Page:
10 Tips For Living Out Of Your Car On A Road Trip

Bring the comforts of home on the open road.

By: Anna Cohen + Save to a List

Ah, the open road. There are few things that inspire and excite an adventurous soul more. Road trips can be fun, memorable, and life-changing experiences. There’s just something about a road stretching for miles ahead of you that makes you feel like anything and everything is possible. But, if you don’t play your cards right, road trips have the potential to be stressful and uncomfortable; especially if you are planning on living out of your vehicle for the majority of your trip. Space is limited and it can be easy to lose things, and before you know it, the inside of your car looks like a bear got into it.

The good news? With a few tips and some careful planning, living out of your car on a road trip can be a breeze. In fact, it can be down right cozy. Here’s what you need to know:

1. First and foremost, organize.

Organizing your stuff and having a system in place will save you a load of headaches down the road. Make sure that every piece of gear and every item has it’s own designated place. This will make it easier to find what you need quickly. It will also help you to be able to fit everything into your car and make the most of the space that is available.

2. Have a tote for wet things.

This is an important one. Designate a tote or bin that is specifically for wet things. This is a particularly good idea if you are going to be fishing, or spending any time in snow or rain. Having a separate place to put your wet things will help to keep the rest of your stuff dry.

3. Bring your own food and drinks along.

Save money and reduce your risk of being stuck in the car with a 'hangry' road trip buddy. Pack your own food and drinks and stick them in a cooler. That way you wont always have to be eating out all of the time, and you will have easily accessible snacks and beverages at the ready.

Photo: Nick Oman

4. Map out your route.

Taking the time to have a tentative route in mind will help to keep you on track and on schedule. It will also serve to keep you from getting hopelessly lost, and will ensure that you hit all of the spots that you want to on your trip.

5. Research where you’re going to spend your nights.

Along with mapping out your route, you will want to do some research ahead of time to figure out where you will be spending your nights. Mark any and all good campgrounds along the way. Be sure to take note of any campground fees, and check the availability of each site as well. Otherwise, you might find yourself exhausted and without options at one o’clock in the morning, forced to spend the night at a semi-truck pull-off on the side of the highway in your Prius, surrounded by truckers and passing semis. Been there, done that. Don’t need to do that again.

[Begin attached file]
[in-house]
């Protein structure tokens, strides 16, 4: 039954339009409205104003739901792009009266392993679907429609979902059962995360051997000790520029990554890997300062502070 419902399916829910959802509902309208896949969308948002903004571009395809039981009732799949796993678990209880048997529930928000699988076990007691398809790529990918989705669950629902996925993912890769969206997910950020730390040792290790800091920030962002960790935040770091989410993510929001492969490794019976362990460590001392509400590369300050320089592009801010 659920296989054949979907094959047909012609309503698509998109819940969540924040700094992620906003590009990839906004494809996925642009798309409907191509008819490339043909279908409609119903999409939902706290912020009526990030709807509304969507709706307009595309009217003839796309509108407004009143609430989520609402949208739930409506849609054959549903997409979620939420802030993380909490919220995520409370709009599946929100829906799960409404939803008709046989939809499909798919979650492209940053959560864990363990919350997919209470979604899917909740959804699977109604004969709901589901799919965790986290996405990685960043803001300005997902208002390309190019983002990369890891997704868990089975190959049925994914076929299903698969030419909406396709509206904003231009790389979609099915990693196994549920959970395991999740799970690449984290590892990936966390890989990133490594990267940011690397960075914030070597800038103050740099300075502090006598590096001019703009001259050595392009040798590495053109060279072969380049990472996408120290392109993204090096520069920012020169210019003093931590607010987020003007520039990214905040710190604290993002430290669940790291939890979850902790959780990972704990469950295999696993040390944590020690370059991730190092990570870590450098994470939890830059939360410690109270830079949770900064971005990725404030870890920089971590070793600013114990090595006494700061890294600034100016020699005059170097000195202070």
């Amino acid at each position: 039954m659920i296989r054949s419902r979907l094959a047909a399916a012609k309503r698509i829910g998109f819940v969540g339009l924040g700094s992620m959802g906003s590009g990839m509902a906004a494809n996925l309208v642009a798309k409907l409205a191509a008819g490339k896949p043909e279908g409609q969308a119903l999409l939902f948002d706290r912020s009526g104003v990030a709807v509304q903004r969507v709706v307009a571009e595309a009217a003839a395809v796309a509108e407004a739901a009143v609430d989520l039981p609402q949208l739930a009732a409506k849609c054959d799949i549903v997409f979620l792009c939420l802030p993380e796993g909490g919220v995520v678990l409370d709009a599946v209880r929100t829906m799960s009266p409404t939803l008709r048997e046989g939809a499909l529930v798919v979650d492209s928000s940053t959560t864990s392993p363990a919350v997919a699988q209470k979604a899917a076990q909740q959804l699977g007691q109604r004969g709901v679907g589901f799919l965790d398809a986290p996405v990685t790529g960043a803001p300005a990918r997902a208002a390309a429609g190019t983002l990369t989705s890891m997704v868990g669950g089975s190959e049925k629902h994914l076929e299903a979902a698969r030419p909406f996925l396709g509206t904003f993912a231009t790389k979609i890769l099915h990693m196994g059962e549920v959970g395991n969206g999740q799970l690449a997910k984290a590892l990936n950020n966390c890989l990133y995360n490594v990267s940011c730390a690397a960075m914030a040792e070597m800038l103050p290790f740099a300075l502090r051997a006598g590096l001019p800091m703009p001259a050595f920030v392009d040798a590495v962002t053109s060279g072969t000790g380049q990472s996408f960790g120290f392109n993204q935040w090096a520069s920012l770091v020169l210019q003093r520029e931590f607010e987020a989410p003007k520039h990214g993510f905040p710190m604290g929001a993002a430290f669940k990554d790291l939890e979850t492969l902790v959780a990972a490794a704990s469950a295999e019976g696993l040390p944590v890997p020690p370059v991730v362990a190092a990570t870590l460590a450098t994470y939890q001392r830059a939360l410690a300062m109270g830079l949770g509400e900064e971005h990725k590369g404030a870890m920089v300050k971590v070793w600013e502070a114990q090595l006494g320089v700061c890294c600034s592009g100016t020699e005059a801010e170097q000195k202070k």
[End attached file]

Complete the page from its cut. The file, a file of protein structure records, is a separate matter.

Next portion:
Photo: Austin Trigg

6. Know how to bathe without running water.

The true sign of an expert road tripper is a person who knows how to bathe without the luxury of a shower, or any running water for that matter. Baby wipes are your friend. Dry shampoo is heaven-sent. And who doesn’t love an excuse to rinse off in a river or lake (as long as swimming is allowed)? If you plan to use soap or shampoo, be sure to use biodegradable products and keep a safe distance from the water source.

7. Have an option to store your stuff outside of your vehicle.

If you plan on sleeping in your car at all, it might behoove you to have a method of getting all of your stuff out of the car at night in order to make more room. There are a few options for this: Use totes to organize your gear. That way you can just pull them out and set them beside your car at night. Make sure you have lids for them. Another option is to carry a tarp and some bungee cords with you. At night, just lay out the tarp, wrap your stuff in it, and bungee it onto the roof of your car. Whatever method you go with, being able to move your things out of your car at night gives you a lot of extra room to spread out.

8. Designate a trash bag.

Having a trash bag in your car will help to keep your limited space tidy. Be sure to empty your trash bag often.

9. Invest in good ol’ fashioned paper maps.

It is always surprising how many places still don’t have cell service. The last thing you want is to rely entirely on electronics for your directions. You may find yourself in a spot where you don’t have service, or your batteries may die. Having paper maps will not only give you a more reliable and dependable source of direction, but they are also much more fun to use. There is something about a paper map that screams adventure.

10. Have a killer soundtrack.

This is important. In fact, it could even be said that good music makes a road trip. Don’t hit the road until you have your jams in order.

Photo: Andy Earl

Cover Photo: Christin Healey

We want to acknowledge and thank the past, present, and future generations of all Native Nations and Indigenous Peoples whose ancestral lands we travel, explore, and play on. Always practice Leave No Trace ethics on your adventures and follow local regulations. Please explore responsibly!

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